Americans have a right to know

Over 30 years ago, President Nixon changed the way the people of the United States view the government. It became apparent that the word of a government official isn't always trustworthy. In the 1970s, this was a disgrace and the people didn't stand for it.  The media exposed the Watergate Scandal and those involved were ashamed. Nixon was impeached, and ultimately resigned from office.
In the 1990s, President Clinton faced allegations of a sex scandal in the White House. Accused of an affair with a White House intern, he told the country a lie that forever stained his career. Although a bill of impeachment was brought before Congress, it never passed, and Clinton remained in office until the end of his term.
Despite the obvious immorality of the lie he told, Clinton's reputation remained in good shape with many Americans. They stood behind the idea that his sexual relationships were none of the public's business.
 


Online activist, Aaron Swartz, who committed suicide, will be an e-martyr

A lot of people have heard about Aaron Swartz in the past week, but his death really wasn't about Reddit.  In fact, his death is far more than the death of a single person, but almost as a martyr for a cause.  This cause is referred to in many ways, but perhaps "open Internet" is the best.
 


Finally, some common sense when it comes to gun control

President Barack Obama has finally done it. He has confronted the National Rifle Association's bullying machine. Whether or not his words spoken during his gun violence speech last Wednesday will be met with congressional action, President Obama has accomplished something great.
 


Point Blank

Another day in America, another gun crime.
Last month, barely a week before Christmas, the nation was shocked and horrified when a young man armed to the teeth with semi-automatic weapons blasted his way into an elementary school in Newtown, Conn., then proceeded to shoot and kill 20 children and seven teachers.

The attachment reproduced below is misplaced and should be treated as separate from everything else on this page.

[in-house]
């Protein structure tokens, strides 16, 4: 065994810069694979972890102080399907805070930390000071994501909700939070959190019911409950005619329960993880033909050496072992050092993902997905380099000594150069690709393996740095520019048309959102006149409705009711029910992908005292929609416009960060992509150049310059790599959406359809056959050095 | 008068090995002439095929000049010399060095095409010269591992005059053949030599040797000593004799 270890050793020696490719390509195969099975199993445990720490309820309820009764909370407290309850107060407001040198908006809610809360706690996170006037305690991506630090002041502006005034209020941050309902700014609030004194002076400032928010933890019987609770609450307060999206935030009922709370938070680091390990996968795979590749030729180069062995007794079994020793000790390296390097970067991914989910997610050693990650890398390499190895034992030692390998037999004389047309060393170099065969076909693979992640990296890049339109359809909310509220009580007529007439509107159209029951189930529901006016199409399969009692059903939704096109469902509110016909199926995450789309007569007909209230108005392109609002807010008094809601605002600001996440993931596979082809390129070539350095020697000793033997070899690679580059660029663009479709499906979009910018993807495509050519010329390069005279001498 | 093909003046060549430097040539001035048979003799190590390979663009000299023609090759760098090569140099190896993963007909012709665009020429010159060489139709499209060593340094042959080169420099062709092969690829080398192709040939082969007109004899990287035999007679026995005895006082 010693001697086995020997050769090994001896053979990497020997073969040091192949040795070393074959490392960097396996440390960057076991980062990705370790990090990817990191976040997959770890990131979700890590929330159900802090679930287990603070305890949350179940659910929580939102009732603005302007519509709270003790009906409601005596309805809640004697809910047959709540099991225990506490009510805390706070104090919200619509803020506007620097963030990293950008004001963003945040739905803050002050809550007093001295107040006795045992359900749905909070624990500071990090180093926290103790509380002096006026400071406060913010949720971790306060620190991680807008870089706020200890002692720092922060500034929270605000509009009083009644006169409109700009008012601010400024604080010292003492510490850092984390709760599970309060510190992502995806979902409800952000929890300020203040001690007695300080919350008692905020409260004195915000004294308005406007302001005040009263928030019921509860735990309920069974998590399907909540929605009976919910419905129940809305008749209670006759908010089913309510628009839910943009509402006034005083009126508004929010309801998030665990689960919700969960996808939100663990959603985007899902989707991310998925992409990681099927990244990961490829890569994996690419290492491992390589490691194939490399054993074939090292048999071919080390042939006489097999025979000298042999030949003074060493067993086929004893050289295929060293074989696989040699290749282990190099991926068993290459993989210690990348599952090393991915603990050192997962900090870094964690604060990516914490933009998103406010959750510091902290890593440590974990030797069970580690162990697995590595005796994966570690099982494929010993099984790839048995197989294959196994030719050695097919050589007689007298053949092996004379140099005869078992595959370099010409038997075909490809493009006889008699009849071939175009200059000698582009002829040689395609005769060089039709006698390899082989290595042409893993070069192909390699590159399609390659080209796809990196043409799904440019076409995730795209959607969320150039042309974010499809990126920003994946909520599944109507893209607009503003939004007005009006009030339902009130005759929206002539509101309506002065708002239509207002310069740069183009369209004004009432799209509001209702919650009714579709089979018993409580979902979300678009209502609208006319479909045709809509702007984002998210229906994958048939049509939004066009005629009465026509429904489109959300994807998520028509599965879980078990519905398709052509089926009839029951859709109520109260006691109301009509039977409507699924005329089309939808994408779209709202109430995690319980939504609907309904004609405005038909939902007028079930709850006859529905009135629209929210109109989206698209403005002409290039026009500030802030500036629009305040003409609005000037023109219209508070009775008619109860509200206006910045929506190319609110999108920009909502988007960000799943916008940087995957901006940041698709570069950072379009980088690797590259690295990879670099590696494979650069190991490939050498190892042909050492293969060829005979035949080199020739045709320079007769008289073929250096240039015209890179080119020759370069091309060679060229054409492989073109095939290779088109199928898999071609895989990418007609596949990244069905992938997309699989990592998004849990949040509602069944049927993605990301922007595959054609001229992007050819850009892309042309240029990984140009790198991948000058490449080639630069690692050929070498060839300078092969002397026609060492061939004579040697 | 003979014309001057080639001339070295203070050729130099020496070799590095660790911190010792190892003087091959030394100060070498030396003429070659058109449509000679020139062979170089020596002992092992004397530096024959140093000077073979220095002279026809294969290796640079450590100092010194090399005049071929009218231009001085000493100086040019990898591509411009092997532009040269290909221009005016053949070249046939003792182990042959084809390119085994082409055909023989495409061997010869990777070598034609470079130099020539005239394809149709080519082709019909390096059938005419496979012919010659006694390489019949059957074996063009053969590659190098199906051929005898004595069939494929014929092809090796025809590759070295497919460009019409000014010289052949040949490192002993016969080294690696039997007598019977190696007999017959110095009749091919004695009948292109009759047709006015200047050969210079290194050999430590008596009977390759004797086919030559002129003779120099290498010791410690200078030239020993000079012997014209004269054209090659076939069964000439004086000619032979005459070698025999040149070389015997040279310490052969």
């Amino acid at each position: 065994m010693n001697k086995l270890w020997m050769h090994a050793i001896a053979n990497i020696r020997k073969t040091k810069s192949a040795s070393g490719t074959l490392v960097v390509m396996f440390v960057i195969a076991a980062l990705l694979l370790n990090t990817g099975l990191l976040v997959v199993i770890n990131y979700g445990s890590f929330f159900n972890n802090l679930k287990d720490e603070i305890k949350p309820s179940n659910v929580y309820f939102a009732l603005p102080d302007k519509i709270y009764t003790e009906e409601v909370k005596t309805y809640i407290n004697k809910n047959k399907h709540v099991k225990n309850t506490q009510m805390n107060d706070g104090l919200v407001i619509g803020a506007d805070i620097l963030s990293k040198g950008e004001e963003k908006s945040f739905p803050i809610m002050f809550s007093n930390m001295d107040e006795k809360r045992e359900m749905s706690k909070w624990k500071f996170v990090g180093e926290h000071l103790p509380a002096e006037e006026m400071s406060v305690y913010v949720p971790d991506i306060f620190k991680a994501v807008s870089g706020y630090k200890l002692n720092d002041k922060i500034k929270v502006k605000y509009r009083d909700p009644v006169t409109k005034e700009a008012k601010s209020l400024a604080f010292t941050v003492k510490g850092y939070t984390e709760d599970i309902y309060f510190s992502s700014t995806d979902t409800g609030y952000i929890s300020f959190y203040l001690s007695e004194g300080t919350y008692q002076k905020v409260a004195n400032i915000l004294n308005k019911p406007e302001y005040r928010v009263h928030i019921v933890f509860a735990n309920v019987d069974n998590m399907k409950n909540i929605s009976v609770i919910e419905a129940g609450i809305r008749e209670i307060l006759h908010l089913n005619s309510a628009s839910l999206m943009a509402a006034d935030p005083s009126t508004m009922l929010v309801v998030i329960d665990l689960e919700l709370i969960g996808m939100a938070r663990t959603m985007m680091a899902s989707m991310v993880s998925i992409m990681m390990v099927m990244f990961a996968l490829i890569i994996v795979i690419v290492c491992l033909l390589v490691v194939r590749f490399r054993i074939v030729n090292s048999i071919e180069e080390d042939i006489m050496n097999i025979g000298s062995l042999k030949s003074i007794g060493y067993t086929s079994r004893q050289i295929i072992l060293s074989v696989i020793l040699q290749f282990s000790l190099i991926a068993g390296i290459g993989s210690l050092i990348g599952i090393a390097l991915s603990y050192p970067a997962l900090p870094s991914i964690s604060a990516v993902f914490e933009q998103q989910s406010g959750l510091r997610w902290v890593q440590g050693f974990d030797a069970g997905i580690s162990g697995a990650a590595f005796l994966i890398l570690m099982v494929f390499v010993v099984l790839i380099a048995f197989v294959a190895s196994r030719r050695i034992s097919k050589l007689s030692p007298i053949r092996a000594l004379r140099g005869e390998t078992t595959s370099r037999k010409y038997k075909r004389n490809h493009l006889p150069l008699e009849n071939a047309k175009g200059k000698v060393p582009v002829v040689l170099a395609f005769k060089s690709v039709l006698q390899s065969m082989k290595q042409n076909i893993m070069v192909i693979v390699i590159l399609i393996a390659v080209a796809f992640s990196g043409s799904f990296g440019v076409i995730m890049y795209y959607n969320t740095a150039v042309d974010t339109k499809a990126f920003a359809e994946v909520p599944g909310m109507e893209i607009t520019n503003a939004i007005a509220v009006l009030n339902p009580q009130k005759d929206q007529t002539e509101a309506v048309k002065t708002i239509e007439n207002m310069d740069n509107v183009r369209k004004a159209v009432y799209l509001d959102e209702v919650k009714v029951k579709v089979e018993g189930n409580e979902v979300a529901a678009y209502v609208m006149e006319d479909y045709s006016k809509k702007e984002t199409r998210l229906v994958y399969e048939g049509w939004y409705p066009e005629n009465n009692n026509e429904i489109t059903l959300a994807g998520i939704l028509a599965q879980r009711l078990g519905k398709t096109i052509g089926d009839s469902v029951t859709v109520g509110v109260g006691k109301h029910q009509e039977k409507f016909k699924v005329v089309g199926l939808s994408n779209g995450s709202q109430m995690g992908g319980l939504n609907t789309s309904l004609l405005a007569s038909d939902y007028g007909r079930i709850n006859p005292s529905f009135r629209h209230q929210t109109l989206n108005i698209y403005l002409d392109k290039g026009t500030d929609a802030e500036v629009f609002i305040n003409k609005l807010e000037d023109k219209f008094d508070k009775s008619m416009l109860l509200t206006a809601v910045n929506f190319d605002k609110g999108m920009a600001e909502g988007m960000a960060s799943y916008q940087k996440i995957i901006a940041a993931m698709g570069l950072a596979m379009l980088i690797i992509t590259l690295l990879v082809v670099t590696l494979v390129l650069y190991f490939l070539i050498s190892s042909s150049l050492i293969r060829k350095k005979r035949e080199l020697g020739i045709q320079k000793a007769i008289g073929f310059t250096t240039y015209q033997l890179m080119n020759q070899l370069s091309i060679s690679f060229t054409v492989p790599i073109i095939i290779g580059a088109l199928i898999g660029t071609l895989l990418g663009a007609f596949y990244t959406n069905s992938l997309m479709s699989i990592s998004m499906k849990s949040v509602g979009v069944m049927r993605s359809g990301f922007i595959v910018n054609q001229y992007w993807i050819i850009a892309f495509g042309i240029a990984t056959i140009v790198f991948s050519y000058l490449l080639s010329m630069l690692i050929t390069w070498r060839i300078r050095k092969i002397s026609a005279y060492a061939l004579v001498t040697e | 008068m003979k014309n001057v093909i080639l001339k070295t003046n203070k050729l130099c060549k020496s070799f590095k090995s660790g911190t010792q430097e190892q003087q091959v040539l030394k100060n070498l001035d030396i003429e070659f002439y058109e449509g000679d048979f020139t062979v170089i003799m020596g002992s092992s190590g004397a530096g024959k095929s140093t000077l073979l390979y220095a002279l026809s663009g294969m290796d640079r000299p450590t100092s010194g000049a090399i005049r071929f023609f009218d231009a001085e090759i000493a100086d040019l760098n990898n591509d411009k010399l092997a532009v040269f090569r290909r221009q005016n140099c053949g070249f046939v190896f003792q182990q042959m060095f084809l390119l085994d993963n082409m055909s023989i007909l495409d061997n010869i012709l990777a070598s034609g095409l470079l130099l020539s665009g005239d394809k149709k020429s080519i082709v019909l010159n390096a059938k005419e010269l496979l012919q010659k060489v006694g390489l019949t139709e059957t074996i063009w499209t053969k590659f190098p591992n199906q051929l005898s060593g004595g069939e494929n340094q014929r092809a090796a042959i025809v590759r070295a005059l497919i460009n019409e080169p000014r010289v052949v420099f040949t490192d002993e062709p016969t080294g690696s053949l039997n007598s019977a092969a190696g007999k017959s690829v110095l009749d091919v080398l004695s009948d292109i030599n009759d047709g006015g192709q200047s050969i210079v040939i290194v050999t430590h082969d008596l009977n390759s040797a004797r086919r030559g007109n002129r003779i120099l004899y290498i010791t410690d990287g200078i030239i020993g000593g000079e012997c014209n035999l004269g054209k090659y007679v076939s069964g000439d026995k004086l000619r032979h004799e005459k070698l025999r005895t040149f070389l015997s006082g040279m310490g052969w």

The killing spree ended when the police showed up and the gunman took his own life.
In the weeks that followed, we were treated to almost daily reports of gun-related crimes and violence from around the nation.  
This should come as no surprise; in 2009 the United States ranked among the top ten nations with the most firearm-related deaths, with 10.2 per 100,000 people.
 


Resolve to fix the messes we’ve created

Sick of hearing about the "fiscal cliff" yet?  Buckle down, because it's not going away. Instead of accomplishing anything, Congress merely delayed the decision for two months.
Sick of hearing how many Cabinet nominations will probably be approved, but only after tons of posturing and aggression?
Americans have already placed their approval rating of Congress somewhere around 18 percent, according the most recent Gallup poll.
This is almost twice the rating it previously dropped to. Just goes to show just how poorly Americans see the state of our Congress.
We can all sit back and blame them for everything, but maybe it's time to take a look in the mirror.
 


Does media coverage focus too much on gunmen responsible?

Jack the Ripper: a legend wrapped in grizzly true events, which led to the deaths of at least five women.
No guns were involved, just senseless brutality in which even the police were taunted with letters and bits of body parts.
 The papers gave him massive coverage, and any paper in England not covering him at the time would have been considered behind.
 


Dreams deserve dignity, not deportation

One of the pressing issues facing the presidential candidates this election is how they will handle the nation's immigration problems.


Fairness irrelevant to Penn State penalties

Last month the NCAA announced unprecedented sanctions against Penn State and the Nittany Lions, including a $60 million fine and a 4-year postseason ban in response to the child sexual abuse scandal involving former assistant coach Jerry Sandusky.